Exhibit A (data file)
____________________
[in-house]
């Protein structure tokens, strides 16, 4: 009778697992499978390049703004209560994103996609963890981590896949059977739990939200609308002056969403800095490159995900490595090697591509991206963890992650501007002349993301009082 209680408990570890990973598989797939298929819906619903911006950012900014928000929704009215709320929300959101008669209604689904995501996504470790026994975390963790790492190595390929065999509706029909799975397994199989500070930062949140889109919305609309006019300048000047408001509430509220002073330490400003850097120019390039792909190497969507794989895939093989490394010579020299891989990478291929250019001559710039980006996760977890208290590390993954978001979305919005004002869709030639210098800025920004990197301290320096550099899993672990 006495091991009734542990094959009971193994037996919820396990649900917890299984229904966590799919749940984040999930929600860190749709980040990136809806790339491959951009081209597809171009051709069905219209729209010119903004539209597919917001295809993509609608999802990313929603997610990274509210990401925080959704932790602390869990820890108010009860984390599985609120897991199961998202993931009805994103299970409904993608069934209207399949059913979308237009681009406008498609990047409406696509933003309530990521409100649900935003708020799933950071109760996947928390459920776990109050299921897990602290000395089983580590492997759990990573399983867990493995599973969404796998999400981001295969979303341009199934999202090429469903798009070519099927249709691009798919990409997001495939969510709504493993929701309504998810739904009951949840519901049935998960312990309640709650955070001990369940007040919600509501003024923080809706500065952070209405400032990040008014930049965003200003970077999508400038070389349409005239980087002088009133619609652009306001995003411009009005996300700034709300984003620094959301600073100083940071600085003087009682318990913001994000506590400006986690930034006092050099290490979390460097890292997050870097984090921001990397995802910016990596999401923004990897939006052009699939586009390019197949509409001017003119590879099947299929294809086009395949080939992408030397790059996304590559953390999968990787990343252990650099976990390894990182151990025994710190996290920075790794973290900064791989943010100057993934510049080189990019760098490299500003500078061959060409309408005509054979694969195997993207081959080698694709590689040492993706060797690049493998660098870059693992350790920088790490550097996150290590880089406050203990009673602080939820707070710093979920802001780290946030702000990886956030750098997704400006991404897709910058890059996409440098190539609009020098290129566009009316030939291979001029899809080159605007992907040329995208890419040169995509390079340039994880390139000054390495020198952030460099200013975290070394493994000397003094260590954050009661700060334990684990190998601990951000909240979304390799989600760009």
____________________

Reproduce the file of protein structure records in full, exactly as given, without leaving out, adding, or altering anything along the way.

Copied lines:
[in-house]
């Protein structure tokens, strides 16, 4: 009778697992499978390049703004209560994103996609963890981590896949059977739990939200609308002056969403800095490159995900490595090697591509991206963890992650501007002349993301009082 209680408990570890990973598989797939298929819906619903911006950012900014928000929704009215709320929300959101008669209604689904995501996504470790026994975390963790790492190595390929065999509706029909799975397994199989500070930062949140889109919305609309006019300048000047408001509430509220002073330490400003850097120019390039792909190497969507794989895939093989490394010579020299891989990478291929250019001559710039980006996760977890208290590390993954978001979305919005004002869709030639210098800025920004990197301290320096550099899993672990 006495091991009734542990094959009971193994037996919820396990649900917890299984229904966590799919749940984040999930929600860190749709980040990136809806790339491959951009081209597809171009051709069905219209729209010119903004539209597919917001295809993509609608999802990313929603997610990274509210990401925080959704932790602390869990820890108010009860984390599985609120897991199961998202993931009805994103299970409904993608069934209207399949059913979308237009681009406008498609990047409406696509933003309530990521409100649900935003708020799933950071109760996947928390459920776990109050299921897990602290000395089983580590492997759990990573399983867990493995599973969404796998999400981001295969979303341009199934999202090429469903798009070519099927249709691009798919990409997001495939969510709504493993929701309504998810739904009951949840519901049935998960312990309640709650955070001990369940007040919600509501003024923080809706500065952070209405400032990040008014930049965003200003970077999508400038070389349409005239980087002088009133619609652009306001995003411009009005996300700034709300984003620094959301600073100083940071600085003087009682318990913001994000506590400006986690930034006092050099290490979390460097890292997050870097984090921001990397995802910016990596999401923004990897939006052009699939586009390019197949509409001017003119590879099947299929294809086009395949080939992408030397790059996304590559953390999968990787990343252990650099976990390894990182151990025994710190996290920075790794973290900064791989943010100057993934510049080189990019760098490299500003500078061959060409309408005509054979694969195997993207081959080698694709590689040492993706060797690049493998660098870059693992350790920088790490550097996150290590880089406050203990009673602080939820707070710093979920802001780290946030702000990886956030750098997704400006991404897709910058890059996409440098190539609009020098290129566009009316030939291979001029899809080159605007992907040329995208890419040169995509390079340039994880390139000054390495020198952030460099200013975290070394493994000397003094260590954050009661700060334990684990190998601990951000909240979304390799989600760009």